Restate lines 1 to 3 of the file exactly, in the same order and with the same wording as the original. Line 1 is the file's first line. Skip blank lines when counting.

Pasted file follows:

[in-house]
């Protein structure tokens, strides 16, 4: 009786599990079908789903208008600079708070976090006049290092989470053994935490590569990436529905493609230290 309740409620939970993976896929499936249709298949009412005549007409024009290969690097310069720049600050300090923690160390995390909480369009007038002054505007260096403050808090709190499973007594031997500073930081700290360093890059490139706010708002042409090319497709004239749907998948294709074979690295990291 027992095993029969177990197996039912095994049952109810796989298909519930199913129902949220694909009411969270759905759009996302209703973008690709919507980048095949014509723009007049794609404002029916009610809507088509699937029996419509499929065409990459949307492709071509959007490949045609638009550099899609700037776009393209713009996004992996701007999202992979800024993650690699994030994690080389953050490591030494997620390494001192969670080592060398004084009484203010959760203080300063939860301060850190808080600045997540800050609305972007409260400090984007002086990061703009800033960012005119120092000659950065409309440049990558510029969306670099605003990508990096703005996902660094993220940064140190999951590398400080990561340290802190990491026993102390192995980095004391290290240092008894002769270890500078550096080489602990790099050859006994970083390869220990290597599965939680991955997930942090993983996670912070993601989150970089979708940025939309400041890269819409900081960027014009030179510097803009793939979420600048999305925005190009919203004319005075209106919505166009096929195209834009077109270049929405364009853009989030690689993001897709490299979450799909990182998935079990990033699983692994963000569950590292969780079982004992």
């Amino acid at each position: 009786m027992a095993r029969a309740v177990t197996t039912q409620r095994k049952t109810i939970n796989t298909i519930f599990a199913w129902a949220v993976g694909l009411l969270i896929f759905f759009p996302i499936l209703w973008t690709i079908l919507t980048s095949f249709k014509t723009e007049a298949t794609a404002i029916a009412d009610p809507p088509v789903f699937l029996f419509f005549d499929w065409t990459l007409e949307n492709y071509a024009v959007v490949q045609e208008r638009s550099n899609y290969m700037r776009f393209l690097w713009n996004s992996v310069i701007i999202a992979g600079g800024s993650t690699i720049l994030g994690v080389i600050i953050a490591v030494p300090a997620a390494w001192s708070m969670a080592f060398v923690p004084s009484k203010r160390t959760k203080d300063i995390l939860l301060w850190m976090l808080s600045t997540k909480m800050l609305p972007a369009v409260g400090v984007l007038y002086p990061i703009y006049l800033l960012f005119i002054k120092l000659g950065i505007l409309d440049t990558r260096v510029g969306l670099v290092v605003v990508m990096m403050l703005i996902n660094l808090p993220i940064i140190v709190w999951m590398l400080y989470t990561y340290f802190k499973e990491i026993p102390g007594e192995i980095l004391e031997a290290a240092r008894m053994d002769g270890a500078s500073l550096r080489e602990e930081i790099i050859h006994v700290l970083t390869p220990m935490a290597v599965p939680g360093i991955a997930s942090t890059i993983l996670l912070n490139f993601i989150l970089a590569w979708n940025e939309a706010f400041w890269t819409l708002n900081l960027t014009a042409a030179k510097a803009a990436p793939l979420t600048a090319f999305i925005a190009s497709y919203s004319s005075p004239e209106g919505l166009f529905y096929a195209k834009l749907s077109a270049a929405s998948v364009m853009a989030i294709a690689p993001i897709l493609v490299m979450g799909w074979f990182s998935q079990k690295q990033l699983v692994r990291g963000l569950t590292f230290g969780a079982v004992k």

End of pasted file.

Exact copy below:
[in-house]
């Protein structure tokens, strides 16, 4: 009786599990079908789903208008600079708070976090006049290092989470053994935490590569990436529905493609230290 309740409620939970993976896929499936249709298949009412005549007409024009290969690097310069720049600050300090923690160390995390909480369009007038002054505007260096403050808090709190499973007594031997500073930081700290360093890059490139706010708002042409090319497709004239749907998948294709074979690295990291 027992095993029969177990197996039912095994049952109810796989298909519930199913129902949220694909009411969270759905759009996302209703973008690709919507980048095949014509723009007049794609404002029916009610809507088509699937029996419509499929065409990459949307492709071509959007490949045609638009550099899609700037776009393209713009996004992996701007999202992979800024993650690699994030994690080389953050490591030494997620390494001192969670080592060398004084009484203010959760203080300063939860301060850190808080600045997540800050609305972007409260400090984007002086990061703009800033960012005119120092000659950065409309440049990558510029969306670099605003990508990096703005996902660094993220940064140190999951590398400080990561340290802190990491026993102390192995980095004391290290240092008894002769270890500078550096080489602990790099050859006994970083390869220990290597599965939680991955997930942090993983996670912070993601989150970089979708940025939309400041890269819409900081960027014009030179510097803009793939979420600048999305925005190009919203004319005075209106919505166009096929195209834009077109270049929405364009853009989030690689993001897709490299979450799909990182998935079990990033699983692994963000569950590292969780079982004992």
């Amino acid at each position: 009786m027992a095993r029969a309740v177990t197996t039912q409620r095994k049952t109810i939970n796989t298909i519930f599990a199913w129902a949220v993976g694909l009411l969270i896929f759905f759009p996302i499936l209703w973008t690709i079908l919507t980048s095949f249709k014509t723009e007049a298949t794609a404002i029916a009412d009610p809507p088509v789903f699937l029996f419509f005549d499929w065409t990459l007409e949307n492709y071509a024009v959007v490949q045609e208008r638009s550099n899609y290969m700037r776009f393209l690097w713009n996004s992996v310069i701007i999202a992979g600079g800024s993650t690699i720049l994030g994690v080389i600050i953050a490591v030494p300090a997620a390494w001192s708070m969670a080592f060398v923690p004084s009484k203010r160390t959760k203080d300063i995390l939860l301060w850190m976090l808080s600045t997540k909480m800050l609305p972007a369009v409260g400090v984007l007038y002086p990061i703009y006049l800033l960012f005119i002054k120092l000659g950065i505007l409309d440049t990558r260096v510029g969306l670099v290092v605003v990508m990096m403050l703005i996902n660094l808090p993220i940064i140190v709190w999951m590398l400080y989470t990561y340290f802190k499973e990491i026993p102390g007594e192995i980095l004391e031997a290290a240092r008894m053994d002769g270890a500078s500073l550096r080489e602990e930081i790099i050859h006994v700290l970083t390869p220990m935490a290597v599965p939680g360093i991955a997930s942090t890059i993983l996670l912070n490139f993601i989150l970089a590569w979708n940025e939309a706010f400041w890269t819409l708002n900081l960027t014009a042409a030179k510097a803009a990436p793939l979420t600048a090319f999305i925005a190009s497709y919203s004319s005075p004239e209106g919505l166009f529905y096929a195209k834009l749907s077109a270049a929405s998948v364009m853009a989030i294709a690689p993001i897709l493609v490299m979450g799909w074979f990182s998935q079990k690295q990033l699983v692994r990291g963000l569950t590292f230290g969780a079982v004992k």